David Grann fans have been waiting for his next book – much as I have – impatiently for some time. After the both fascinating and adventurous Lost City of Z (with the movie coming close to release), and the entertaining and thrilling collection of articles, The Devil and Sherlock Holmes, Grann turns to a new subject, the Osage murders and the birth of the FBI in Killers of the Flower Moon, a story that is both sobering and compelling. Few may be completely familiar with this unique story, but by the end of the book, will be unable to forget.
As a New York Times staff writer, David Grann is used to diving very deep into a story, and not coming up for air until he’s gleaned every detail and piece of evidence he can from it. In the 1920s, the people of the Osage Indian Nation of Oklahoma were among some of the richest on the planet because vast amounts of oil was found on their land. For the oil tycoons to get at that oil, the Osage had to be paid and paid well. And then, strangely, hauntingly, members of the Osage began to disappear one by one; bodies turned up, dead, mutilated, horribly murdered. And for those that chose to investigate, they often met an unexpected end; the local law enforcement were not required to do anything about it, choosing to turn a blind eye.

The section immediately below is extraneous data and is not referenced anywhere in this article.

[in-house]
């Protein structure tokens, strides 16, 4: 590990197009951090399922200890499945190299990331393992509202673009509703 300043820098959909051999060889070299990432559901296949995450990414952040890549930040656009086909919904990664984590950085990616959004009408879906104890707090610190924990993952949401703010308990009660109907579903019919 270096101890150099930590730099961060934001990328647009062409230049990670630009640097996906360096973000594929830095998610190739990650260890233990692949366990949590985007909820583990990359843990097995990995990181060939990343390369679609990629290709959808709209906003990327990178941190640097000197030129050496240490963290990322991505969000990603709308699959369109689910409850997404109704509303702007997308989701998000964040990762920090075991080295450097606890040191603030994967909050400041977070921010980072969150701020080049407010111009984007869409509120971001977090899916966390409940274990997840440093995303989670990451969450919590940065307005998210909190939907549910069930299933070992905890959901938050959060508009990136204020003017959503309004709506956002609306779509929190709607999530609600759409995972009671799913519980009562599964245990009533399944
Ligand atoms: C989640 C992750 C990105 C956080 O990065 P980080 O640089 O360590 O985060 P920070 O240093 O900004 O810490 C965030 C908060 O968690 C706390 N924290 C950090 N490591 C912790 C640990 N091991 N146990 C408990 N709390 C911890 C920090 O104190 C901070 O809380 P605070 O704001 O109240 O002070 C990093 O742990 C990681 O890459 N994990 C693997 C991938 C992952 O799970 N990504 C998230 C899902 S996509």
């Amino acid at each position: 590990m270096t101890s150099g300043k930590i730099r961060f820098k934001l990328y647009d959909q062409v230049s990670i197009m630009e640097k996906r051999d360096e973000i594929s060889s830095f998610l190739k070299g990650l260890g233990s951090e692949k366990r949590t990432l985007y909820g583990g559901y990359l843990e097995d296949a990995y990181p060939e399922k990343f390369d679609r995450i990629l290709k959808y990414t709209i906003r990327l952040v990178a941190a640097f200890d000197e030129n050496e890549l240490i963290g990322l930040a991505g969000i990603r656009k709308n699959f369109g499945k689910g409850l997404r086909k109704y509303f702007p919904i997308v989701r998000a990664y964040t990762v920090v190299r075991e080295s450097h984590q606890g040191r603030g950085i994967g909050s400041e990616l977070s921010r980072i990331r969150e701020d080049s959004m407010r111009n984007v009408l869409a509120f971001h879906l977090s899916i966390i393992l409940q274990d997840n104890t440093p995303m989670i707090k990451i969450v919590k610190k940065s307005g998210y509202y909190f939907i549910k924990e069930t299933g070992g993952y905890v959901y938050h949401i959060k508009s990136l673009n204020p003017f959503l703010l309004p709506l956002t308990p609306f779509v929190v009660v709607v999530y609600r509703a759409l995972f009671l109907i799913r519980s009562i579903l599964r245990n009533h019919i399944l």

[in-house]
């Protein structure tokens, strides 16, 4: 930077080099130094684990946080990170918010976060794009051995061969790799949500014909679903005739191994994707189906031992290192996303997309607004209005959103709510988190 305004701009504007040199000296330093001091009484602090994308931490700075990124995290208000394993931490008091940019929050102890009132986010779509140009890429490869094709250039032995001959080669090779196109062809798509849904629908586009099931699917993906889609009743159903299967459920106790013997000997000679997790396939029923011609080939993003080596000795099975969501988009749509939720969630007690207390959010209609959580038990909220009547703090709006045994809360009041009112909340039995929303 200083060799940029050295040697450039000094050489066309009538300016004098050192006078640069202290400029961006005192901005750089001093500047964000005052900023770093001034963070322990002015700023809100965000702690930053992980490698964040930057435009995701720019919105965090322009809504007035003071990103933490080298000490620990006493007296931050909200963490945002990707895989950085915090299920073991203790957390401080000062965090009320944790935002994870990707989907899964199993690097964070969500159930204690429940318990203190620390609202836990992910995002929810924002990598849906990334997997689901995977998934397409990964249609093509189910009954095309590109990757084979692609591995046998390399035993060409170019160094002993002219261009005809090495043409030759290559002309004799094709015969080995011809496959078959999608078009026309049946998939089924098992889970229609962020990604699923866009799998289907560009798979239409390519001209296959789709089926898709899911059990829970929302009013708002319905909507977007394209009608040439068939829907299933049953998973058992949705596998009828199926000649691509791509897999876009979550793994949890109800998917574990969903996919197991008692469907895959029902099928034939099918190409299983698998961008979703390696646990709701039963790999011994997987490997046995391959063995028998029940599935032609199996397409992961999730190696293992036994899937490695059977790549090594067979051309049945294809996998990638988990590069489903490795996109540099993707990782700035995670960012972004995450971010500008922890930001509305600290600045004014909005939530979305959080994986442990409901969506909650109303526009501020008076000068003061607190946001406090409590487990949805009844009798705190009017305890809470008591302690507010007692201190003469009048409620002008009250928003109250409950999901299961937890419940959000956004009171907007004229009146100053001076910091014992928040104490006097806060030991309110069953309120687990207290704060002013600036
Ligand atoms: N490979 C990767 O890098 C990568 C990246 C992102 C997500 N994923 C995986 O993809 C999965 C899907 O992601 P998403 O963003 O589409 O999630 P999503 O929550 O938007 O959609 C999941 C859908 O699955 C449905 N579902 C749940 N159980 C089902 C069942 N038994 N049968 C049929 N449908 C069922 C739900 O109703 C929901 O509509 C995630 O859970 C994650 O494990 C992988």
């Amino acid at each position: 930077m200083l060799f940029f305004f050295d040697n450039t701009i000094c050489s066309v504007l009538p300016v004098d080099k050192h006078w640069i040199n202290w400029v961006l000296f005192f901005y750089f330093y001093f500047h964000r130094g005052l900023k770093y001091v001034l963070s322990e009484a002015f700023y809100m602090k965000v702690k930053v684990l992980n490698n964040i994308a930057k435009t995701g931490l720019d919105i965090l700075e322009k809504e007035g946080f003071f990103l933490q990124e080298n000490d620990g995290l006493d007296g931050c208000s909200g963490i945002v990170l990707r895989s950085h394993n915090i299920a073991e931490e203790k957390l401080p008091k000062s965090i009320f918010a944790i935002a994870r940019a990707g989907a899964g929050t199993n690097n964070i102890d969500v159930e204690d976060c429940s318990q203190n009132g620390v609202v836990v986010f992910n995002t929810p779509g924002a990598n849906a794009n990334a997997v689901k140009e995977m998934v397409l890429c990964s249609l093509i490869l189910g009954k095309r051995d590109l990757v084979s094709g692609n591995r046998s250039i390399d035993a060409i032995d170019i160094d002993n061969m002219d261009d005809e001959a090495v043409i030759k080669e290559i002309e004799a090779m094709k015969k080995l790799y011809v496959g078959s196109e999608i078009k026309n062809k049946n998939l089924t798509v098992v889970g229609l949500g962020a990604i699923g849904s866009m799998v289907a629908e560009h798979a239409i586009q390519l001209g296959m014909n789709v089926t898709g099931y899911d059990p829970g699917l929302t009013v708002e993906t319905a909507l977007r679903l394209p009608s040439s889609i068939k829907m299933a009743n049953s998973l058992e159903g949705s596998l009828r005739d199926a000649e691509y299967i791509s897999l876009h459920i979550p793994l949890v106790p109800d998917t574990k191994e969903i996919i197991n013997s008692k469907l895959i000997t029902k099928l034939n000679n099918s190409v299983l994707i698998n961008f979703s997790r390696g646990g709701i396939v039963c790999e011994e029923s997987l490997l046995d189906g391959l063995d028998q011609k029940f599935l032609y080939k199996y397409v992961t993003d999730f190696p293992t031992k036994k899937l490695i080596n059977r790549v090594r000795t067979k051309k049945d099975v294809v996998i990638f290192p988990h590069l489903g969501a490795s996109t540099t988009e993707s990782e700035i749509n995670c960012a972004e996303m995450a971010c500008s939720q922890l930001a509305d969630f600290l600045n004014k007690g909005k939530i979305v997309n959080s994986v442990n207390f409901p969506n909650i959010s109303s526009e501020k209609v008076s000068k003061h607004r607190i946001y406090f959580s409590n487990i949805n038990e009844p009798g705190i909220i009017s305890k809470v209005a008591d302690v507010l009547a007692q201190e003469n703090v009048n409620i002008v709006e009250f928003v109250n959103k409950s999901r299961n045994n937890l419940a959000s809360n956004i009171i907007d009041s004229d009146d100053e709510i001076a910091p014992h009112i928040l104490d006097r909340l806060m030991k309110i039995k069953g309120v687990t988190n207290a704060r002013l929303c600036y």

The fresh and new Federal Bureau of Investigation, run by a young director, J. Edgar Hoover, wanted to put a stop to this, to end these horrific killings, and make the bureau look like the shining beacon of law enforcement and protection that Hoover wanted it to be for the American people. Hoover tapped the shoulder of a former Texas Ranger, one Tom White, to try to get to the bottom of the mystery. What follows is the riveting story of how this was done, how the perpetrators were found, how the murderers were eventually, finally brought to justice, and how those of the Osage nation were able to find some peace in all this death.
Grann’s Killers of the Flower Moon is one of those books that goes beyond a story, to something greater and more important. The reader is left wondering why we don’t all know this story, why it isn’t taught in history classes, why more hasn’t been done for those who have already suffered so much. One hopes Grann will receive some weighty awards for this moving book, as it will serve to get many others across the world to read it and learn of this incredible and tragic story.
Originally written on July 23, 2017 ©Alex C. Telander.
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